The expert rules allow for reduced user intervention and nonstandardized judgments, resulting in higher efficiencies, and improved quality of results in a variety of laboratory settings and within a range of institutions. Thus, even though the expert rules described here have been developed for a high volume setting, they still will have a significant benefit in a lower volume setting where staffing levels and specialization challenges are even more prevalent.

In order for readers to be able to implement the complete expert rules algorithms in a local laboratory setting, please contact the corresponding author for a copy of the expert rules.

Acknowledgments

We wish to acknowledge current and former members of the LabCorp CET laboratory who helped to validate and implement the reported method, especially the late Marshall Thompson, who worked diligently to develop the expert rules. These rules are a testament to his legacy as a clinical laboratory scientist. In addition, we acknowledge Magalie Lubineau from Diagnostica Stago, who assisted with information and figures. Last, we acknowledge Dorothy M. (Adcock) Funk who greatly assisted with proofreading and editing.

Financial support and sponsorship

Nil.

Conflicts of interest

There are no conflicts of interest.

 
   References Top

1.
Kessler CM, Khokar N, Liu M. A systematic approach to the bleeding patient: Correlation of clinical symptoms and signs with laboratory testing. In: Kitchens CS, Alving B, Kitchens CS, Kessler CM, editors. Consultative Hemostasis and Thrombosis. Philadelphia, PA, USA: Saunders Elsevier; 2007. p. 17-34.  Back to cited text no. 1
    
2.
McGlasson D, Estelle S, Hillman-Wiseman C. Hemostasis: Laboratory testing in instrumentation. In: McKenzie SB, Williams JL, editors. Clinical Laboratory Hematology. Upper Saddle River, NJ: Pearson; 2015. p. 758-81.  Back to cited text no. 2
    
3.
College of American Pathologists. Hematology and Coagulation Checklist. Northfield, IL: College of American Pathologists; 2015.  Back to cited text no. 3
    
4.
Castellone DD, Castillo R, Depasse F, Doyle M, Halim AB, Kitchen S, et al. Determination of Coagulation Factor Activities Using the One-Stage Clotting Assay. CLSI Guideline H48. 2nd ed. Wayne, PA: Clinical and Laboratory Standards Institute (CLSI); 2016.  Back to cited text no. 4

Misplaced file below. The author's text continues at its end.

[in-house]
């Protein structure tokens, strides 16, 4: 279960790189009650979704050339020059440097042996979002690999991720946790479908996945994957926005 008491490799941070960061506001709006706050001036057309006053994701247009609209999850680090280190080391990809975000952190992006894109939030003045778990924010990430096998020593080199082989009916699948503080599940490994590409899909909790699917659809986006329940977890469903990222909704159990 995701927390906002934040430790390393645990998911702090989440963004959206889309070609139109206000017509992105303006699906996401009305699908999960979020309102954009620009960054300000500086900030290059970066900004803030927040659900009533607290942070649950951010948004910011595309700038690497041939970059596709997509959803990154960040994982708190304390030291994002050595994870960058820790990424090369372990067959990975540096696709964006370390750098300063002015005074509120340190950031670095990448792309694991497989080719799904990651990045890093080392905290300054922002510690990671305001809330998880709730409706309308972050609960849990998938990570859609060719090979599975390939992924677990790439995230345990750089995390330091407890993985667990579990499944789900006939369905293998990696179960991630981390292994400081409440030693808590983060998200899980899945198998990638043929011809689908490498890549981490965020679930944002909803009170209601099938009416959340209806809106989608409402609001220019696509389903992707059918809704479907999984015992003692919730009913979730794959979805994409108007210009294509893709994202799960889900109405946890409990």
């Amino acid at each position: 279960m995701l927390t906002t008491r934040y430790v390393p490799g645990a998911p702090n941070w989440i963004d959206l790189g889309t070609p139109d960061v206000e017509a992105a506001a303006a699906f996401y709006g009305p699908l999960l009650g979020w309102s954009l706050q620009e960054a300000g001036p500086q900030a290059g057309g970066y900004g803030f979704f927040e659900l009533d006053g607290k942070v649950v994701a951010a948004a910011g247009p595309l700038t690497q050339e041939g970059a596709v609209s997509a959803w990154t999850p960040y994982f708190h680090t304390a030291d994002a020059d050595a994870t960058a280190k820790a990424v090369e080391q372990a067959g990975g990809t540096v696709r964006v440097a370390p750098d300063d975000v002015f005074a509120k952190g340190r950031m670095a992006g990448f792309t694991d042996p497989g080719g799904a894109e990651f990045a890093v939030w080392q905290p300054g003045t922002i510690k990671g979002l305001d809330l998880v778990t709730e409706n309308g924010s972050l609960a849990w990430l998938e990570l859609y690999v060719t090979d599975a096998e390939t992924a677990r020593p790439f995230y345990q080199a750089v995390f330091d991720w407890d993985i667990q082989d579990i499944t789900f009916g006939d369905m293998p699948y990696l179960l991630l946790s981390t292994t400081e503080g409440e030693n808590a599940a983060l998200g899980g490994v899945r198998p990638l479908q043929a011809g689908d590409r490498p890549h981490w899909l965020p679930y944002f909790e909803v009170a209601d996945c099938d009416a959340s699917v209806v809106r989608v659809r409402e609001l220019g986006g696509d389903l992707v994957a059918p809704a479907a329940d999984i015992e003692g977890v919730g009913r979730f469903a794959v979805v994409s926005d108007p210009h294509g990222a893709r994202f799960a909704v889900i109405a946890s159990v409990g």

5.
Ewenstein B. Nonhemophilic inhibitors of coagulation. In: Kitchens CS, Alving B, Kessler CM, editors. Consultative Hemostasis and Thrombosis. Philadelphia, PA, USA: Saunders Elsevier; 2007. p. 81-95.  Back to cited text no. 5
    
6.
Rand J, Levin MB, Alving BM. The antiphospholipid syndrome: Clinical presentation, diagnosis, and patient management. In: Kitchens CS, Alving B, Kessler CM, editors. Consultative Hemostasis and Thrombosis. Philadelphia, PA, USA: Saunders Elsevier; 2007. p. 17-34.  Back to cited text no. 6
    
7.
Li J, Cheng B, Yang L, Zhao Y, Pan M, Zheng G, et al. Development and implementation of autoverification rules for ELISA results of HBV serological markers. J Lab Autom 2016;21:642-51.  Back to cited text no. 7
    
8.
Sediq AM, Abdel-Azeez AG. Designing an autoverification system in Zagazig University Hospitals Laboratories: Preliminary evaluation on thyroid function profile. Ann Saudi Med 2014;34:427-32.  Back to cited text no. 8
    
9.
Krasowski MD, Davis SR, Drees D, Morris C, Kulhavy J, Crone C, et al. Autoverification in a core clinical chemistry laboratory at an academic medical center. J Pathol Inform 2014;5:13.  Back to cited text no. 9
    
10.
Shih MC, Chang HM, Tien N, Hsiao CT, Peng CT. Building and validating an autoverification system in the clinical chemistry laboratory. Lab Med 2011;42:668-73.  Back to cited text no. 10
    
11.
Onelöv L, Gustafsson E, Grönlund E, Andersson H, Hellberg G, Järnberg I, et al. Autoverification of routine coagulation assays in a multi-center laboratory. Scand J Clin Lab Invest 2016;76:500-2.  Back to cited text no. 11
    
12.
Zhao Y, Yang L, Zheng G, Cai Y. Building and evaluating the autoverification of coagulation items in the laboratory information system. Clin Lab 2014;60:143-50.  Back to cited text no. 12
    
13.
Neeley W, Davis G, Davis RR, Marquardt B, Nickel KL, Parvin CA, et al. Autoverification of Clinical Laboratory Test Results; Approved Guideline (AUTO10A). Wayne, PA: Clinical and Laboratory Standards Institute (CLSI); 2006.  Back to cited text no. 13
    


    Figures

  [Figure 1], [Figure 2], [Figure 3]



 

 
Top
  

    

 
  Search
 
   Browse articles
  
    Similar in PUBMED
   Search Pubmed for
   Search in Google Scholar for
 Related articles
    Access Statistics
    Email Alert *
    Add to My List *
* Registration required (free)  

 
  In this article
    Abstract
   Introduction
   Technical Background
   Factor Expert Rules
   Conclusion
    References
    Article Figures

 Article Access Statistics
    Viewed466    
    Printed6    
    Emailed0    
    PDF Downloaded151    
    Comments [Add]    

Recommend this journal